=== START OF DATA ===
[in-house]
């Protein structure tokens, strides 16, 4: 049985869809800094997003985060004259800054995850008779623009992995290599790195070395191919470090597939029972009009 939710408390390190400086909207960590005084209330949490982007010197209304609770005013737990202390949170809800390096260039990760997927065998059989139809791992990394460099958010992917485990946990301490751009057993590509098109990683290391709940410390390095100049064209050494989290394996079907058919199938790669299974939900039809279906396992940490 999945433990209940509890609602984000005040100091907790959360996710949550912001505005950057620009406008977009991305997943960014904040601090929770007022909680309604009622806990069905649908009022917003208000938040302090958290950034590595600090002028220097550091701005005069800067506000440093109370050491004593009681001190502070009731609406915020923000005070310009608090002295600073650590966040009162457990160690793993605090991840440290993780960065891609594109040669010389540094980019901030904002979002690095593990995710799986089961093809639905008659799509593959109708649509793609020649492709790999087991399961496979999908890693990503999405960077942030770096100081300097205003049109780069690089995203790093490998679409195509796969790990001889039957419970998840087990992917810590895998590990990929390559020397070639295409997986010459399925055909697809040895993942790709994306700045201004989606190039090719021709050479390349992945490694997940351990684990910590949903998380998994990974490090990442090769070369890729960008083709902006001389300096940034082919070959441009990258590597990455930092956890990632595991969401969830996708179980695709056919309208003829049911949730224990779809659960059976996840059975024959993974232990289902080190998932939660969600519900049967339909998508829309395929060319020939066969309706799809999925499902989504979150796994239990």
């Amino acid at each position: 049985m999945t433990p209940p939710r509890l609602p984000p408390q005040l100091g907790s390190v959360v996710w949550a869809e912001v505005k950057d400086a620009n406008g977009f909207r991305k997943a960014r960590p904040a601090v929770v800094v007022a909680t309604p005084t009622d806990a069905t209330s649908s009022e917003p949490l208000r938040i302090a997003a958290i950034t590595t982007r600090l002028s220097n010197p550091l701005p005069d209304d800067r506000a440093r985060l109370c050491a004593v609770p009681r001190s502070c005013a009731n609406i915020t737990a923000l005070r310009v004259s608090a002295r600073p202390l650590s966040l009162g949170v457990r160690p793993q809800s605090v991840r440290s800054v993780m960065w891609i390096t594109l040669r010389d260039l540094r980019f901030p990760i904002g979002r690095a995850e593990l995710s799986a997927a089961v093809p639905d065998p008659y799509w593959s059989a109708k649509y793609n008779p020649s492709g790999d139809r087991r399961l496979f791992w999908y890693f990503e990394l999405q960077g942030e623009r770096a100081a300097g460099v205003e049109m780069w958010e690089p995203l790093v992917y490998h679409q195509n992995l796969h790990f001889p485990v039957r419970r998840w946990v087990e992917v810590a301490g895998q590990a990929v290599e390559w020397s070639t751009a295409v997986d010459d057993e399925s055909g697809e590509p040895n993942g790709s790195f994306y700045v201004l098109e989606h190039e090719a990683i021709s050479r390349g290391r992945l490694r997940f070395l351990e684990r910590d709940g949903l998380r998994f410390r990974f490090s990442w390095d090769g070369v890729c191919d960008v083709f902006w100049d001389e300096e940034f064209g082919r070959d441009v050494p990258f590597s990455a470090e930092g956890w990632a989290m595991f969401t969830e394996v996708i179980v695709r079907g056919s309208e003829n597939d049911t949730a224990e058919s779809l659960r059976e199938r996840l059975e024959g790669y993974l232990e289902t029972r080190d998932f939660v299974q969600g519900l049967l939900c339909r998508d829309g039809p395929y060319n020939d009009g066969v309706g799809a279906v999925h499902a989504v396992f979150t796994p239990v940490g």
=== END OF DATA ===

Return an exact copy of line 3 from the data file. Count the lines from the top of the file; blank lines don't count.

């Amino acid at each position: 049985m999945t433990p209940p939710r509890l609602p984000p408390q005040l100091g907790s390190v959360v996710w949550a869809e912001v505005k950057d400086a620009n406008g977009f909207r991305k997943a960014r960590p904040a601090v929770v800094v007022a909680t309604p005084t009622d806990a069905t209330s649908s009022e917003p949490l208000r938040i302090a997003a958290i950034t590595t982007r600090l002028s220097n010197p550091l701005p005069d209304d800067r506000a440093r985060l109370c050491a004593v609770p009681r001190s502070c005013a009731n609406i915020t737990a923000l005070r310009v004259s608090a002295r600073p202390l650590s966040l009162g949170v457990r160690p793993q809800s605090v991840r440290s800054v993780m960065w891609i390096t594109l040669r010389d260039l540094r980019f901030p990760i904002g979002r690095a995850e593990l995710s799986a997927a089961v093809p639905d065998p008659y799509w593959s059989a109708k649509y793609n008779p020649s492709g790999d139809r087991r399961l496979f791992w999908y890693f990503e990394l999405q960077g942030e623009r770096a100081a300097g460099v205003e049109m780069w958010e690089p995203l790093v992917y490998h679409q195509n992995l796969h790990f001889p485990v039957r419970r998840w946990v087990e992917v810590a301490g895998q590990a990929v290599e390559w020397s070639t751009a295409v997986d010459d057993e399925s055909g697809e590509p040895n993942g790709s790195f994306y700045v201004l098109e989606h190039e090719a990683i021709s050479r390349g290391r992945l490694r997940f070395l351990e684990r910590d709940g949903l998380r998994f410390r990974f490090s990442w390095d090769g070369v890729c191919d960008v083709f902006w100049d001389e300096e940034f064209g082919r070959d441009v050494p990258f590597s990455a470090e930092g956890w990632a989290m595991f969401t969830e394996v996708i179980v695709r079907g056919s309208e003829n597939d049911t949730a224990e058919s779809l659960r059976e199938r996840l059975e024959g790669y993974l232990e289902t029972r080190d998932f939660v299974q969600g519900l049967l939900c339909r998508d829309g039809p395929y060319n020939d009009g066969v309706g799809a279906v999925h499902a989504v396992f979150t796994p239990v940490g």